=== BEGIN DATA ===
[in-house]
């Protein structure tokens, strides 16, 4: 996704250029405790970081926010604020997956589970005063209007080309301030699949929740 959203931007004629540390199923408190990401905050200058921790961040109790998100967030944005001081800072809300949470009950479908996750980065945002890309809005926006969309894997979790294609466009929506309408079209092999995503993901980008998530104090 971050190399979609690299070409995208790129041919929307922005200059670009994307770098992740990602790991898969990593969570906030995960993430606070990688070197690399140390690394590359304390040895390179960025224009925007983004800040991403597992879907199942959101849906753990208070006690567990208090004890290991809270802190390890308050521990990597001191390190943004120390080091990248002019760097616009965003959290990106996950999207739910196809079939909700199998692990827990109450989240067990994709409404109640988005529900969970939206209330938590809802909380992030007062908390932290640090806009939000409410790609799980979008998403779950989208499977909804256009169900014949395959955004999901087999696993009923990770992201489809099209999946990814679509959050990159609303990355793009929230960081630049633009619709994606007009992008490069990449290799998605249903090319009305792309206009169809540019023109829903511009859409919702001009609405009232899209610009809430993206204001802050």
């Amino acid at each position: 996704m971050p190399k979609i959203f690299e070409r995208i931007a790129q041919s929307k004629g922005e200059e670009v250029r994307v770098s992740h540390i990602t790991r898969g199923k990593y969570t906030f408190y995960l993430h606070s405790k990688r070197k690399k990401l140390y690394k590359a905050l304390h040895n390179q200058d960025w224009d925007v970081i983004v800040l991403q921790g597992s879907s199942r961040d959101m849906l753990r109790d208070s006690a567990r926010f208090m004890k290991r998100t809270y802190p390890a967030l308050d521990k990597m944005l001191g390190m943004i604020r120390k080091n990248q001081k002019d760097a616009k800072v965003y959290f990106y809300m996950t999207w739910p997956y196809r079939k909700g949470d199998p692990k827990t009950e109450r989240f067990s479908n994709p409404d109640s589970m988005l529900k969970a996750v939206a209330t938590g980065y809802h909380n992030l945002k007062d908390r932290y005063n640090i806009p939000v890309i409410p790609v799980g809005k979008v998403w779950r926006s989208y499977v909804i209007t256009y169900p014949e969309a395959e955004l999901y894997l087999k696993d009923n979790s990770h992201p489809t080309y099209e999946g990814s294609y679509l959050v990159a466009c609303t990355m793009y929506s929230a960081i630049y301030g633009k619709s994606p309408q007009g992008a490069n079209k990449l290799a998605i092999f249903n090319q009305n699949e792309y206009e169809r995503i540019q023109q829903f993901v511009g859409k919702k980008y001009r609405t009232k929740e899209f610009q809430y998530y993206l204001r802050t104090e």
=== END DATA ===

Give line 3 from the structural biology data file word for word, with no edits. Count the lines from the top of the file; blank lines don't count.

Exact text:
């Amino acid at each position: 996704m971050p190399k979609i959203f690299e070409r995208i931007a790129q041919s929307k004629g922005e200059e670009v250029r994307v770098s992740h540390i990602t790991r898969g199923k990593y969570t906030f408190y995960l993430h606070s405790k990688r070197k690399k990401l140390y690394k590359a905050l304390h040895n390179q200058d960025w224009d925007v970081i983004v800040l991403q921790g597992s879907s199942r961040d959101m849906l753990r109790d208070s006690a567990r926010f208090m004890k290991r998100t809270y802190p390890a967030l308050d521990k990597m944005l001191g390190m943004i604020r120390k080091n990248q001081k002019d760097a616009k800072v965003y959290f990106y809300m996950t999207w739910p997956y196809r079939k909700g949470d199998p692990k827990t009950e109450r989240f067990s479908n994709p409404d109640s589970m988005l529900k969970a996750v939206a209330t938590g980065y809802h909380n992030l945002k007062d908390r932290y005063n640090i806009p939000v890309i409410p790609v799980g809005k979008v998403w779950r926006s989208y499977v909804i209007t256009y169900p014949e969309a395959e955004l999901y894997l087999k696993d009923n979790s990770h992201p489809t080309y099209e999946g990814s294609y679509l959050v990159a466009c609303t990355m793009y929506s929230a960081i630049y301030g633009k619709s994606p309408q007009g992008a490069n079209k990449l290799a998605i092999f249903n090319q009305n699949e792309y206009e169809r995503i540019q023109q829903f993901v511009g859409k919702k980008y001009r609405t009232k929740e899209f610009q809430y998530y993206l204001r802050t104090e």